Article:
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See also: Mutton



From Middle English motoun, moton, from Old French mouton (sheep), from Vulgar Latin moltō, from Gaulish *multon-, from Proto-Celtic *moltos (ram, wether). Doublet of mouton.


  • (US) IPA(key): /ˈmʌtn̩/, [ˈmʌʔn̩]
  • (file)
  • Rhymes: -ʌtən


mutton (countable and uncountable, plural muttons)

  1. The meat of sheep used as food.
    Synonyms: sheepflesh, sheepmeat
  2. The meat of a sheep, goat, urial, or other caprine.
    Hyponym: goatmeat
    • 1903, George Fayette Thompson, A Manual of Angora Goat Raising: With a Chapter on Milch Goats, page 96:
      This prejudice against goat mutton is founded upon ignorance rather than experience. The most ill-smelling “billy” of the worst possible type is made the standard of goat flesh for the whole goat family.
    • 1910, Roger Lloyd Kennion, Sport and Life in the Further Himalaya, page 89:
      Generally urial mutton is excellent in spite of their strongly scented food, especially if the beasts are young. Their skins are valueless even to the Dard, who can turn most things to some account, and so one commonly finds them [discarded].
    • 1916, Frank Duane Gardner, Successful Farming; a Ready Reference on All Phases of Agriculture for Farmers of the United States and Canada, page 617:
      The mutton from goats is not considered nearly as good as mutton from sheep. Angora and common goats are found in almost every state in this country. They seem to do well under a wide range of climatic conditions.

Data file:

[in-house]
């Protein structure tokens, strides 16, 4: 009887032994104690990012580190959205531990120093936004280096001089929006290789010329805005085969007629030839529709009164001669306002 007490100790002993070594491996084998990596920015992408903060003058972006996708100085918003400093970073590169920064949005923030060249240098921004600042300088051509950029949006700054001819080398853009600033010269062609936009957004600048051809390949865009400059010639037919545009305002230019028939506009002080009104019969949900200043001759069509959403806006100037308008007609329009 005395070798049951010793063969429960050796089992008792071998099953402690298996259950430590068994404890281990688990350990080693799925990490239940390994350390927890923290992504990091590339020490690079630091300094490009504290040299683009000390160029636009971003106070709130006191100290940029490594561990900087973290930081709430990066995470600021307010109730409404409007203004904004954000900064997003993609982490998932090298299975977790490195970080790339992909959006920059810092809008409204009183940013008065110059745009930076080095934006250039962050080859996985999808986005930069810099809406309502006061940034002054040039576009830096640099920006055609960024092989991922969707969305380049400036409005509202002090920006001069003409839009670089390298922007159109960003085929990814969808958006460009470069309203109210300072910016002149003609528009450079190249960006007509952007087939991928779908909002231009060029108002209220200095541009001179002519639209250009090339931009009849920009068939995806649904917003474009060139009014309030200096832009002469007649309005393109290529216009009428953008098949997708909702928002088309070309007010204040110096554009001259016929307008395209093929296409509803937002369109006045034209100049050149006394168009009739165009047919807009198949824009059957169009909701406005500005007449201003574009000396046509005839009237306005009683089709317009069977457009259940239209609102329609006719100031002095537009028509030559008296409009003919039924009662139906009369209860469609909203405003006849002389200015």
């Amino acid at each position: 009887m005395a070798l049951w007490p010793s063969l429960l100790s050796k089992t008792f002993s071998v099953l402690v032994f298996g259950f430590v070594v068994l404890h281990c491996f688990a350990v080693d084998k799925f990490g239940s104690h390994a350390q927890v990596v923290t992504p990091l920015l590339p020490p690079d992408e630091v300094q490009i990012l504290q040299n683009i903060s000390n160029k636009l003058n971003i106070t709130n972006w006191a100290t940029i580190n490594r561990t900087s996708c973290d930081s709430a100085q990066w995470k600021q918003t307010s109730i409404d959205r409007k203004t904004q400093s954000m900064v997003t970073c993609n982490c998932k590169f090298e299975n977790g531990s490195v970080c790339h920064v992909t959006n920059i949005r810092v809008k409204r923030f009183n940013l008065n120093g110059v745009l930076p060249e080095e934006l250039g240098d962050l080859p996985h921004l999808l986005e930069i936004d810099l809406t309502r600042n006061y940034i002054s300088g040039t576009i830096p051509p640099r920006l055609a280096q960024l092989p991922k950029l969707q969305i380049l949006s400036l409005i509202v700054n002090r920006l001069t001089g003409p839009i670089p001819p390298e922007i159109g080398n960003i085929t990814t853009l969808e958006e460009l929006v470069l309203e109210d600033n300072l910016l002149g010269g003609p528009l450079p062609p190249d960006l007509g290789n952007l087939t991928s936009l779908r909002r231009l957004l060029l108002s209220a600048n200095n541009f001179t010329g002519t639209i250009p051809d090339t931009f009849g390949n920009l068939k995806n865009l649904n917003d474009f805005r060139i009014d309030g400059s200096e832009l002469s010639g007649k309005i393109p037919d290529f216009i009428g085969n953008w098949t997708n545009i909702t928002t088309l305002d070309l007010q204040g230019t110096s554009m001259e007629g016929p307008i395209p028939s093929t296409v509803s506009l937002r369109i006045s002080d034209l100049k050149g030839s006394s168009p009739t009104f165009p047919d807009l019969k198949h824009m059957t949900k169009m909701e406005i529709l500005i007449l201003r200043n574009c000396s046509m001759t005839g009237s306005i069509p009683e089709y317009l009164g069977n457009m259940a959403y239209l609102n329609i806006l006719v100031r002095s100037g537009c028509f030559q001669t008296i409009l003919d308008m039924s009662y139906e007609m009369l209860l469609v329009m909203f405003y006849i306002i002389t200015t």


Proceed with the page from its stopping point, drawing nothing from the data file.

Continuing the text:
• 1920, Angora and Milk Goat Journal, page 13:
      BAKED HASH HOW TO COOK AND PREPARE GOAT MEAT / By Mrs. Finley Gilchrist / We have used goat mutton for three years. Everyone likes it. Dress and cool 48 hours before cooking, except liver and heart.
    • 1951, Code of Federal Regulations: 1949-1984, page 1036:
      ( 2 ) Goat mutton means meat derived from the carcasses of goats. ( b ) Ceiling prices. Ceiling prices for the sale at retail and at wholesale of locally produced sheep mutton and goat mutton not inspected by United States Government []
    • 2006, Pauline A. Brown, Jars of Clay: Ordinary Christians on an Extraordinary Mission in Southern Pakistan, Doorlight Publications, →ISBN, page 21:
      The choice was beef from water buffalo, and mutton from goats. Pork was not an option, of course; Muslims, like Jews, don't eat it. The trick was to get to the meat market early enough to be ahead of the flies.
    • 2009 April 10, Michael G. Walling, Bloodstained Sea, Cutter Publishing, →ISBN, page 9:
      Suddenly, a herd of what Gallaher believed to be musk ox came into view, and he shot one. [...] “The next seven days we had mutton.
  3. (archaic) A sheep.
  4. (typography slang) Em, a unit of measurement equal to the height of the type in use.
  5. (obsolete, slang) A prostitute.
    Synonym: laced mutton
  6. (historical) An old Anglo-French gold coin impressed with the image of a lamb.



  • (meat of a sheep): lamb

Derived terms[edit]



mutton (not comparable)

  1. (Cockney rhyming slang) deaf.
    Synonym: Mutton Jeff
    • 2009, Alan Smithie, Sperm, Wonderful Sperm!, page 67:
      He's been a bit mutton in one ear for a long time; not due to my mother, but as a result of all the years spent working in a noisy car factory.

See also[edit]

Middle English[edit]



  1. Alternative form of motoun